Apple says security flaws outed by WikiLeaks are old, fixed

This comes after the latest reveal by WikiLeaks.

Two recent data dumps from WikiLeaks – one in early March, the other this week – include alleged security flaws for iPhones and Mac computers.

Apple though once again said don't worry, those issues have all been fixed. And some a long time ago.

The latest WikiLeaks release, which the group titled Dark Matter, was put out Thursday, and includes descriptions of vulnerabilities that could be used to hack into Apple products. IPhones and Mac computers were vulnerable.

But Apple, in a statement to TechCrunch, said it had done a preliminary analysis and found everything detailed from those documents had been fixed.

The iPhone issue only affected the iPhone 3G, and the flaw was fixed by the time the iPhone 3GS was released in 2009. As for the Mac computer-directed flaws, those haven't worked for anything that's come out since 2013, according to the statement.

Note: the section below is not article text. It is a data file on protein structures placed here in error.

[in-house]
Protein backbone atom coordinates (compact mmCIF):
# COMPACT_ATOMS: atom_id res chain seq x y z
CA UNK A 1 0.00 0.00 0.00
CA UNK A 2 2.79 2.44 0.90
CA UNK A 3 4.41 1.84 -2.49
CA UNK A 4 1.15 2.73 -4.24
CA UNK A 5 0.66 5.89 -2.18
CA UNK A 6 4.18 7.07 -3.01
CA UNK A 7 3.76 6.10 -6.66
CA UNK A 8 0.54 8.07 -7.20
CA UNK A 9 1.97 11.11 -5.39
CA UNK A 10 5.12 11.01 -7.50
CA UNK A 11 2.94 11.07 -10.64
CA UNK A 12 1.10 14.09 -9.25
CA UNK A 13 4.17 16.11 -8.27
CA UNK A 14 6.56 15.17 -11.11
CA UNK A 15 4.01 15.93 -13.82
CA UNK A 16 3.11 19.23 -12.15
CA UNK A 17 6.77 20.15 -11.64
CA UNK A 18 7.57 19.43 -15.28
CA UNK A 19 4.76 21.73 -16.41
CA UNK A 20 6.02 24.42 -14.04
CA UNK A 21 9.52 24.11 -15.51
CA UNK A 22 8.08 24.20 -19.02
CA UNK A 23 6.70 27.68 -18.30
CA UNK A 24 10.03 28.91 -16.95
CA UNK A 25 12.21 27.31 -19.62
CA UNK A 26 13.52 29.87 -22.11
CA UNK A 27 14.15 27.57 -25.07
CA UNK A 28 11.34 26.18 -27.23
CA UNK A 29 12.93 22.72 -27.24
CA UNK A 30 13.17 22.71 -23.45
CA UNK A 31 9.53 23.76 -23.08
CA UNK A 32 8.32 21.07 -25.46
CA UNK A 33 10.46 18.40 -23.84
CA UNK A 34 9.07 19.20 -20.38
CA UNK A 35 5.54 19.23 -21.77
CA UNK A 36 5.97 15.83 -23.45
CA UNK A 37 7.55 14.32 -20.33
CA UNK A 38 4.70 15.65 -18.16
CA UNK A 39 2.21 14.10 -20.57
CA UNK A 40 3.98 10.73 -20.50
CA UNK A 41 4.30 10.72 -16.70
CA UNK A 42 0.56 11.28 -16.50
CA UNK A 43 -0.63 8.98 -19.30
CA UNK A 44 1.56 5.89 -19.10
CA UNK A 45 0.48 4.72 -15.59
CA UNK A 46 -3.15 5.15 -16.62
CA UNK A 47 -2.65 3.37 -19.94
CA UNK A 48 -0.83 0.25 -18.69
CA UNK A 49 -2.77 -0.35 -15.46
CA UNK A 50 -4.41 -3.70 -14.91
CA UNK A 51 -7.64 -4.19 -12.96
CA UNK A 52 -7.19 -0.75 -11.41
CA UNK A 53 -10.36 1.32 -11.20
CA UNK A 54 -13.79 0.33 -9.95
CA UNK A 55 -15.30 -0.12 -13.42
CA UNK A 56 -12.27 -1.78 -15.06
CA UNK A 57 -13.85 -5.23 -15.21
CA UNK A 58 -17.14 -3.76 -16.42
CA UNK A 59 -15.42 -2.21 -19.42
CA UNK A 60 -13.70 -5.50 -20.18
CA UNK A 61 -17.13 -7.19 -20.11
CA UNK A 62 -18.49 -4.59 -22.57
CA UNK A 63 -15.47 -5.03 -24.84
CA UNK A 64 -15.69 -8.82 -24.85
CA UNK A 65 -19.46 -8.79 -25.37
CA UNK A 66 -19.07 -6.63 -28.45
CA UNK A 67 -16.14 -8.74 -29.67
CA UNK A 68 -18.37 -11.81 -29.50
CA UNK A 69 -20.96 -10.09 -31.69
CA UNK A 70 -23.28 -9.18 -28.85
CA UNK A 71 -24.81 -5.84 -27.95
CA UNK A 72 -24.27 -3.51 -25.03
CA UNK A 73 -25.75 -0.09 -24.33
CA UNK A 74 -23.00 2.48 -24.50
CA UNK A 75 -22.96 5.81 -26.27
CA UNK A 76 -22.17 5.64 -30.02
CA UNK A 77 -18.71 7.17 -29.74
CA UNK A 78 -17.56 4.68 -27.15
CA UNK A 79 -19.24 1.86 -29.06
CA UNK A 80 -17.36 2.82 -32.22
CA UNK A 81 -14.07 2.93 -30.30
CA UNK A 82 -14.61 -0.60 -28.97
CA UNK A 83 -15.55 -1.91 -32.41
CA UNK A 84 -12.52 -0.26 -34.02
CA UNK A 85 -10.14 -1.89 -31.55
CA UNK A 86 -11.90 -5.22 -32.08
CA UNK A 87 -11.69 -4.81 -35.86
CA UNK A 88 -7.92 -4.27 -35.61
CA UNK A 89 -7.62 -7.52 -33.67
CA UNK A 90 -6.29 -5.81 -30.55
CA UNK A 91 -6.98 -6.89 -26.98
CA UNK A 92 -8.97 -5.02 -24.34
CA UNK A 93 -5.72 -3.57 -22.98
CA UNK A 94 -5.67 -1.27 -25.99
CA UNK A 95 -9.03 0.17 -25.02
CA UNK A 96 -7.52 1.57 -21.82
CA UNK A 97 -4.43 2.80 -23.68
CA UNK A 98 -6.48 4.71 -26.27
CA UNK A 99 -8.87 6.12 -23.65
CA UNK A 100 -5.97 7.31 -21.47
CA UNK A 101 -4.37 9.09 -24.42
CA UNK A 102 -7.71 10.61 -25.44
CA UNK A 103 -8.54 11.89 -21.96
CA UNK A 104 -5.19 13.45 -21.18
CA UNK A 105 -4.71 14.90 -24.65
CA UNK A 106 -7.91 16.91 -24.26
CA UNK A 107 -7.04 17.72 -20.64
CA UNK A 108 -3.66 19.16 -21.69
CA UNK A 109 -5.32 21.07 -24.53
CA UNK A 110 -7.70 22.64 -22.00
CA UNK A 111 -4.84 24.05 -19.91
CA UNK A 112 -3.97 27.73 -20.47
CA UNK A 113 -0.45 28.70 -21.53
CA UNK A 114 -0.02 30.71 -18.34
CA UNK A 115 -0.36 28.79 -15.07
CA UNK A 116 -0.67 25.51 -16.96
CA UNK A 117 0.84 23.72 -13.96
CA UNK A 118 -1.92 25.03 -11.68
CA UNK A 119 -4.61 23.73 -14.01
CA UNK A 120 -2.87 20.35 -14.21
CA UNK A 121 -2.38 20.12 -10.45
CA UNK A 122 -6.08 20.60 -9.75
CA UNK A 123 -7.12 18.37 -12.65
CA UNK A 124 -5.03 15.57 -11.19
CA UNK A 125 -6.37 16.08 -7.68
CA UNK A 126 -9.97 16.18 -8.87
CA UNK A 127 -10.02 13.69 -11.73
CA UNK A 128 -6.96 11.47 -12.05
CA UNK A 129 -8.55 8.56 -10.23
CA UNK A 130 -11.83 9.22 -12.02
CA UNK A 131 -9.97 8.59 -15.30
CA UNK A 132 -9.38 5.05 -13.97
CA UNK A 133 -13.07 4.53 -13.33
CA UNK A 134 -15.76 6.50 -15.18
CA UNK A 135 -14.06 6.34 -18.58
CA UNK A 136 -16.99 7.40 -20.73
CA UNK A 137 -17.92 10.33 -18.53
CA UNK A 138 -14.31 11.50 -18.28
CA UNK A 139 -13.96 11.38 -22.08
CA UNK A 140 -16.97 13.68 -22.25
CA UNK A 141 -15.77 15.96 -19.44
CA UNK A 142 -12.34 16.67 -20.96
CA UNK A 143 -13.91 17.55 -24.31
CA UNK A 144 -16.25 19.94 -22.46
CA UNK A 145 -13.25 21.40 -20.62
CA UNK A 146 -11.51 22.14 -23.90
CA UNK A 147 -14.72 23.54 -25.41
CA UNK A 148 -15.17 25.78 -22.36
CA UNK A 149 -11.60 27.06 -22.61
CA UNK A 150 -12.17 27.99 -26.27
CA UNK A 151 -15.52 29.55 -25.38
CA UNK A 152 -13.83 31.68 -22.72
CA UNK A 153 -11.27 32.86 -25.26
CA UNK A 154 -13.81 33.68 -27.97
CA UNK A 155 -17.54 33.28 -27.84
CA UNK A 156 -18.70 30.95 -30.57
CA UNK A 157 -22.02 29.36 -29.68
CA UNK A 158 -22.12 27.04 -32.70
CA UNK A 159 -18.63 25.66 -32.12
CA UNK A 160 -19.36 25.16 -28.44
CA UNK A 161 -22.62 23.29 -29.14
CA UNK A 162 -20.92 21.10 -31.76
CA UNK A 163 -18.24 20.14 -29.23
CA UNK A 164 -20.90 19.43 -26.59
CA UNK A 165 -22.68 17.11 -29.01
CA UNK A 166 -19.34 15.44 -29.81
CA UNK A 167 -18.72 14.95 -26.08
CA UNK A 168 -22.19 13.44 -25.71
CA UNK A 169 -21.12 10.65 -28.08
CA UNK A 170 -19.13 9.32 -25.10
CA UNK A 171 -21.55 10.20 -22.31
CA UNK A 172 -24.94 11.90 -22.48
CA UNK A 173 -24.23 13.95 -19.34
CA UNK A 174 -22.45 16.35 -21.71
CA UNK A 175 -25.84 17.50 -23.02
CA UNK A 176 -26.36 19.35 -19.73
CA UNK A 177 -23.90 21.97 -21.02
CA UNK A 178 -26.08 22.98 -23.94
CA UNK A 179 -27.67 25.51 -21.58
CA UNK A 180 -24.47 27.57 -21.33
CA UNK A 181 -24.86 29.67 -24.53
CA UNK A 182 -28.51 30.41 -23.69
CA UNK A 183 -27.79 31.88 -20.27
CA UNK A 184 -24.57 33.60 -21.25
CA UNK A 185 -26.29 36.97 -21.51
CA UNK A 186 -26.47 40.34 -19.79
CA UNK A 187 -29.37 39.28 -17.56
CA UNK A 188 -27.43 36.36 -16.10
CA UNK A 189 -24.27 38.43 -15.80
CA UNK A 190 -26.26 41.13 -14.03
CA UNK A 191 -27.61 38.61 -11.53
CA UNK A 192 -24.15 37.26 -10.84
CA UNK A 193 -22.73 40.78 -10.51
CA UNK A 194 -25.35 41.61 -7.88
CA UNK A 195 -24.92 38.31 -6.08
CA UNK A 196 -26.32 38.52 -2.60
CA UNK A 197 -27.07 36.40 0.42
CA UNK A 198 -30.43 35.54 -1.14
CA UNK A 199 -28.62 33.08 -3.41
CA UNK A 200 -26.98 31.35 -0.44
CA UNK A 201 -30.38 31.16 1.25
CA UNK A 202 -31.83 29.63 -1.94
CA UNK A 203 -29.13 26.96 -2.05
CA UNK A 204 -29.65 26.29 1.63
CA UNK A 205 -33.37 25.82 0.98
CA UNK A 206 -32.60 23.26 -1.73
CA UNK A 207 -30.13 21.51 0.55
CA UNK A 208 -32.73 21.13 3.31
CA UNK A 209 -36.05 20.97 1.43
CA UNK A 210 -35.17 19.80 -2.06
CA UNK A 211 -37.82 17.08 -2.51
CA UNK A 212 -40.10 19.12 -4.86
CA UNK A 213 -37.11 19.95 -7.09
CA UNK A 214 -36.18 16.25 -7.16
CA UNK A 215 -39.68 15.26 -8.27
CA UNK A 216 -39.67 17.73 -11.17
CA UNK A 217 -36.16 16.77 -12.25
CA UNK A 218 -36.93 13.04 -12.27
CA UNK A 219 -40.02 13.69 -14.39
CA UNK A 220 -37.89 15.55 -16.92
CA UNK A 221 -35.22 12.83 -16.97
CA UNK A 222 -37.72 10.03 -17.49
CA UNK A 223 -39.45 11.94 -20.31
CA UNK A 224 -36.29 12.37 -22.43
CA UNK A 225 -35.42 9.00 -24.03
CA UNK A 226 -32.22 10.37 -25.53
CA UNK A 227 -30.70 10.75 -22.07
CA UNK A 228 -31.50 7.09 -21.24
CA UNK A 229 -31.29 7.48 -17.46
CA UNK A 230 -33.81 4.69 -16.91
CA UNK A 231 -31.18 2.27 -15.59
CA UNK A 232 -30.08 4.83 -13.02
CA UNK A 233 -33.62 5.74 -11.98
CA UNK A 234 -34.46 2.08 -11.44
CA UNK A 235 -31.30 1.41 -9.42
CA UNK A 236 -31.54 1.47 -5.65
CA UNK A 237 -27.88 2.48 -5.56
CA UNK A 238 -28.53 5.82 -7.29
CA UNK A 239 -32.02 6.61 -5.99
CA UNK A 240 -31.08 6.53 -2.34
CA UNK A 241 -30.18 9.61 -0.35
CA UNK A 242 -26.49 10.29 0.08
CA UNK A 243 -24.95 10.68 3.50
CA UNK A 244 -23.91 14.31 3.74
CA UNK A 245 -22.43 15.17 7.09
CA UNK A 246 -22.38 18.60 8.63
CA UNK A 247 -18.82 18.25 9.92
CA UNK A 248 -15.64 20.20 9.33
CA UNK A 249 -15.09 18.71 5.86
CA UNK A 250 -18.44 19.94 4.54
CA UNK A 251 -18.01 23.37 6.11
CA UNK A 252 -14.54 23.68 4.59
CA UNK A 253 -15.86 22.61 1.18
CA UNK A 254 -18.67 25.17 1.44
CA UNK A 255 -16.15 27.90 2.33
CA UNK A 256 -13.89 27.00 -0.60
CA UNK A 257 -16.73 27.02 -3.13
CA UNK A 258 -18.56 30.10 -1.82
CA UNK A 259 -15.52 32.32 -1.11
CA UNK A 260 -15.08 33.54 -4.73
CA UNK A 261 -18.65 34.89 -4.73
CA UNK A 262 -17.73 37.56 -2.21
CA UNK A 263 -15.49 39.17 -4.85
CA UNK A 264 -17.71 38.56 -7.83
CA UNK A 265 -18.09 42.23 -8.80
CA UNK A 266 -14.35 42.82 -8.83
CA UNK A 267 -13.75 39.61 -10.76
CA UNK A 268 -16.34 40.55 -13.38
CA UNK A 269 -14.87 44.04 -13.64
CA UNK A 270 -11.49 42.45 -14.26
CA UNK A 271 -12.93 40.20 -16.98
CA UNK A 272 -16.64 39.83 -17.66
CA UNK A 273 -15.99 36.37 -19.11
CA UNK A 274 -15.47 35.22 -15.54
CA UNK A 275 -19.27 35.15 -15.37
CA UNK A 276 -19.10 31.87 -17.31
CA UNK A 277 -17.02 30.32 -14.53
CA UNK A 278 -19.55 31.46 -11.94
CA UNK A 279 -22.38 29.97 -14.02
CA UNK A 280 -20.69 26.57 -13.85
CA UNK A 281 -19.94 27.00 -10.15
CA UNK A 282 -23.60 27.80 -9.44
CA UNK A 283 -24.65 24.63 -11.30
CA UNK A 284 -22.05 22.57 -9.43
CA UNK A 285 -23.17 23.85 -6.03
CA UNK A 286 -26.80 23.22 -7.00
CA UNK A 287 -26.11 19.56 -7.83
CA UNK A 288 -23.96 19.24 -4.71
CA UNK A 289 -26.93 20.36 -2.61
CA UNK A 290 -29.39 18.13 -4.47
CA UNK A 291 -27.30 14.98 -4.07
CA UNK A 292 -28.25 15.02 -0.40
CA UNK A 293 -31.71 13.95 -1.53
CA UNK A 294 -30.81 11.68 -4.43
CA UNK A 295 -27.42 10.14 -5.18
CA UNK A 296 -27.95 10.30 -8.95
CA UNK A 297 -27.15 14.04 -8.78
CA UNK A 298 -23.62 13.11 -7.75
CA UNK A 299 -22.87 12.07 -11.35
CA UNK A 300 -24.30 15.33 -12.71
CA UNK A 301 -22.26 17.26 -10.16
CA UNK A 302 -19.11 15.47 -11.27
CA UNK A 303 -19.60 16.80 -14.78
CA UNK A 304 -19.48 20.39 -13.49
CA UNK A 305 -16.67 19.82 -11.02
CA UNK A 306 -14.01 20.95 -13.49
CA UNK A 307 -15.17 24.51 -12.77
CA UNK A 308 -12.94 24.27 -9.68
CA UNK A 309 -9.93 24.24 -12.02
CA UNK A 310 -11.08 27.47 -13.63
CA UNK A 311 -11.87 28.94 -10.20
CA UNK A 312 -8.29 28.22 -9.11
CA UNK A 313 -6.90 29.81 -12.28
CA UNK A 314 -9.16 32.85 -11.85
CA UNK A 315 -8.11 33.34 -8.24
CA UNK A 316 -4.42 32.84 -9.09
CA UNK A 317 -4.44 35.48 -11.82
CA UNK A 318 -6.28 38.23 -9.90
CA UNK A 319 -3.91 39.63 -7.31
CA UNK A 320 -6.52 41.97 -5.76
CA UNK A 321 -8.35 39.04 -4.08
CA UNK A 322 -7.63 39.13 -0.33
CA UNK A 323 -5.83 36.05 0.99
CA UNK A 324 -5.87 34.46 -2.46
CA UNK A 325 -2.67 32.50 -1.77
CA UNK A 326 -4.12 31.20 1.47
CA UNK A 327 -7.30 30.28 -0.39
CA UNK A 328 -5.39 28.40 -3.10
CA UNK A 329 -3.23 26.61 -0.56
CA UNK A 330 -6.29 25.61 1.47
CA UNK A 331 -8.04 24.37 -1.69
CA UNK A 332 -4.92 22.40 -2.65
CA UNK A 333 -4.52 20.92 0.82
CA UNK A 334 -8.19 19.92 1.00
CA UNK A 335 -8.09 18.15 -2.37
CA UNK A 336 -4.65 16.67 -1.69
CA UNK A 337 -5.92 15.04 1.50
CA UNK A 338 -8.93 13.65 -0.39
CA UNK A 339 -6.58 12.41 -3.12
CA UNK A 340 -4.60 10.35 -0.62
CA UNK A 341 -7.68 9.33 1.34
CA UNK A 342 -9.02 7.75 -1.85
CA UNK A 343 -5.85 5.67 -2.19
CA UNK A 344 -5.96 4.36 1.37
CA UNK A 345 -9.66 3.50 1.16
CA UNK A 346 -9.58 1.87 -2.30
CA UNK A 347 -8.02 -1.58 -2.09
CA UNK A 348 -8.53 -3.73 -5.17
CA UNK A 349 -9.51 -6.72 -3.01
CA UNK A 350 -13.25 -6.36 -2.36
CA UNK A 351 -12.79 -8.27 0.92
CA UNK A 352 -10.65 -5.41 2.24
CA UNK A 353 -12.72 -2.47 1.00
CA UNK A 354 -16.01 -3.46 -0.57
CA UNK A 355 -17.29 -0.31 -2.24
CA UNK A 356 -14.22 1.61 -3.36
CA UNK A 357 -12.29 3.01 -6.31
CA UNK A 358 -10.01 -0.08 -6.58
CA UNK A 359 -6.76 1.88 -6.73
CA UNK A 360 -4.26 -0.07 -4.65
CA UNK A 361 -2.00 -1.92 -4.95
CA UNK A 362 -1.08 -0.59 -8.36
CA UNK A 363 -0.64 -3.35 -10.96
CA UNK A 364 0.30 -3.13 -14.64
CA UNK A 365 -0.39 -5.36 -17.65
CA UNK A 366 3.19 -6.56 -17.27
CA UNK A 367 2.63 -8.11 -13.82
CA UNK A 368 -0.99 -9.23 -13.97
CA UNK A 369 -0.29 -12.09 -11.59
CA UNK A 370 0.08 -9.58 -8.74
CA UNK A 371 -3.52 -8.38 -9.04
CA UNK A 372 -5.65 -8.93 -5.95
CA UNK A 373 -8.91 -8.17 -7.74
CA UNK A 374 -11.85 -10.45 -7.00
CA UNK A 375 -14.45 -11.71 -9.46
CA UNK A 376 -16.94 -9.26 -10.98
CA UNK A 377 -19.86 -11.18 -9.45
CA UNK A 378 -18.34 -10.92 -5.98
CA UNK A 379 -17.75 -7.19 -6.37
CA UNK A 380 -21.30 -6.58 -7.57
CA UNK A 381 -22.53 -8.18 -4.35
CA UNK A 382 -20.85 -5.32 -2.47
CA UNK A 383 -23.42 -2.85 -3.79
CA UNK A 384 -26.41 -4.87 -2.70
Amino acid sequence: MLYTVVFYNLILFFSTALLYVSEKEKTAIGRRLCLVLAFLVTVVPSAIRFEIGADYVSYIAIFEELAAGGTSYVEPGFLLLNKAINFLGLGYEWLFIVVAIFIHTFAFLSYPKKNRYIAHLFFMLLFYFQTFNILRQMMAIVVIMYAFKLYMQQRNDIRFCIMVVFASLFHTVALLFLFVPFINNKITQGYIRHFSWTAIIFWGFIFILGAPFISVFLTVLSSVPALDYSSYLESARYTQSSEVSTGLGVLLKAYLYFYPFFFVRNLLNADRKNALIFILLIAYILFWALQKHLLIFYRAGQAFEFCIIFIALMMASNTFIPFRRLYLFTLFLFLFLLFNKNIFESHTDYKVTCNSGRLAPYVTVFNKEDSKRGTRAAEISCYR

That's similar to what the company said after WikiLeaks' initial large-scale release. Apple told The Hill "many" of the issues had been patched up, and was working quickly to fix any other security holes.

Google, for the record, said the same thing about alleged bugs in its Android software.

Though keep in mind, it probably wouldn't be smart for a company to come out and say, "Oh yeah, some of those are still problems." So these comments from Apple and Google aren't very surprising.

If you want some ways to keep your phone as protected as possible, check out these suggestions from Samsung, Business Insider, or Fortune.

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